On-Site Renewable Power Purchase Agreements
Federal On-Site Renewable Power Purchase Agreements: Learn how to develop an on-site renewable Power Purchase Agreement (PPA) by taking this FEMP eTraining course.
At a Glance
Power purchase agreements feature a variety of benefits and considerations for Federal agencies, including:
- No up-front capital costs
- Ability to monetize tax incentives
- Typically a known, long-term energy price
- No operations and maintenance responsibilities
- Minimal risk to the agency
- Federal sector experience with PPAs is still growing
- Contract term limitations
- Inherent transaction costs
- Challenges with site access contracts and concerns
On-site renewable power purchase agreements (PPAs) allow Federal agencies to fund on-site renewable energy projects with no up-front capital costs incurred.
With a PPA, a developer installs a renewable energy system on agency property under an agreement that the agency will purchase the power generated by the system. The agency pays for the system through these power payments over the life of the contract. After installation, the developer owns, operates, and maintains the system for the life of the contract.
The Federal Energy Management Program (FEMP) developed an introductory guide to PPAs for Federal on-site renewable projects.
The U.S. Department of Energy (DOE) issued a PPA request for information (RFI) on March 2, 2011. The RFI identified PPA project barriers and requested input from the private sector regarding how to best address these barriers. FEMP received responses on April 11, 2011, and compiled a summary of the responses. A Federal Utility Partnership Working Group (FUPWG) presentation further outlines the RFI.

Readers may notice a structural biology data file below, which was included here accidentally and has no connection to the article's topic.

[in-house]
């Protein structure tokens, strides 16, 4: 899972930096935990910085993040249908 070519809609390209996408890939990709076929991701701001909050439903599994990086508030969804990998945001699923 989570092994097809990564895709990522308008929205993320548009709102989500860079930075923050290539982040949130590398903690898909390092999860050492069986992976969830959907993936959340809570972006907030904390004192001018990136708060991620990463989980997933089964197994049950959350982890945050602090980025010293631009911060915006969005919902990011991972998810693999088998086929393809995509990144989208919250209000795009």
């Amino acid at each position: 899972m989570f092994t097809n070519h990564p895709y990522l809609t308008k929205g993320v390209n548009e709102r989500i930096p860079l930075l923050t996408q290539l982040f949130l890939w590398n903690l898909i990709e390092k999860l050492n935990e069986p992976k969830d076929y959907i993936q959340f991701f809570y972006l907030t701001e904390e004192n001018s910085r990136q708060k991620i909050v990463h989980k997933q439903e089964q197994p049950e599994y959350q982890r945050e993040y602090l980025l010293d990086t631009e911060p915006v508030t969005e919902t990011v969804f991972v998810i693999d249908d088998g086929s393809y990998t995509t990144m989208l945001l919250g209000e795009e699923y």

FEMP created the following webinars that offer a wealth of information to help you develop successful projects.
Federal On-Site Renewable Power Purchase Agreements: This comprehensive eTraining course provides Federal energy and facility managers and contracting officers with knowledge and skills to develop an on-site renewable power purchase agreement.
Introduction to Alternative Financing for Energy Efficiency and Renewable Technology: Learn how to use alternative financing tools (PPAs, ESPCs, UESCs) to plan and implement energy and water saving measures and renewable-energy systems in your Federal facility. View the webinar recording. Read the updated PPA portion of the webinar, which features typical PPA processes, benefits, challenges, and several case studies.
Regulatory Considerations for Developing Distributed Generation Projects: Learn about the regulatory implications involved in designing business models for on-site renewable PPAs. View the webinar recording or the presentation.
Regulatory Considerations for Developing Generation Projects on Federal Lands: Learn about the types of transactions that fall under the Federal Energy Regulatory Commission's jurisdiction, the pertinent Federal laws and how they apply, and what it means to be a "public utility" or "transmitting utility" under Federal law. View the webinar recording or the presentation.
Introduction to Renewable Energy Project Finance Structures: Learn about the most common financing structures used by project developers and their investors (sale leaseback, partnership flip, and inverted lease), as well as motivations underlying the choice of structures developers prefer to use. View the webinar recording or the presentation.
FEMP offers technical assistance to Federal agencies interested in implementing PPA projects through renewable energy experts at the National Renewable Energy Laboratory and Lawrence Berkeley National Laboratory.
These laboratory contacts often facilitate cooperation between a Federal agency and the Western Area Power Administration or DLA-Energy. DLA-Energy features a Renewable Energy Initiatives team, while the Western Area Power Administration has authority to sign longer-term contracts for Federal agencies in its service territory.
For more information about project assistance, contact:
Federal Energy Management Program
National Renewable Energy Laboratory
Lawrence Berkeley National Laboratory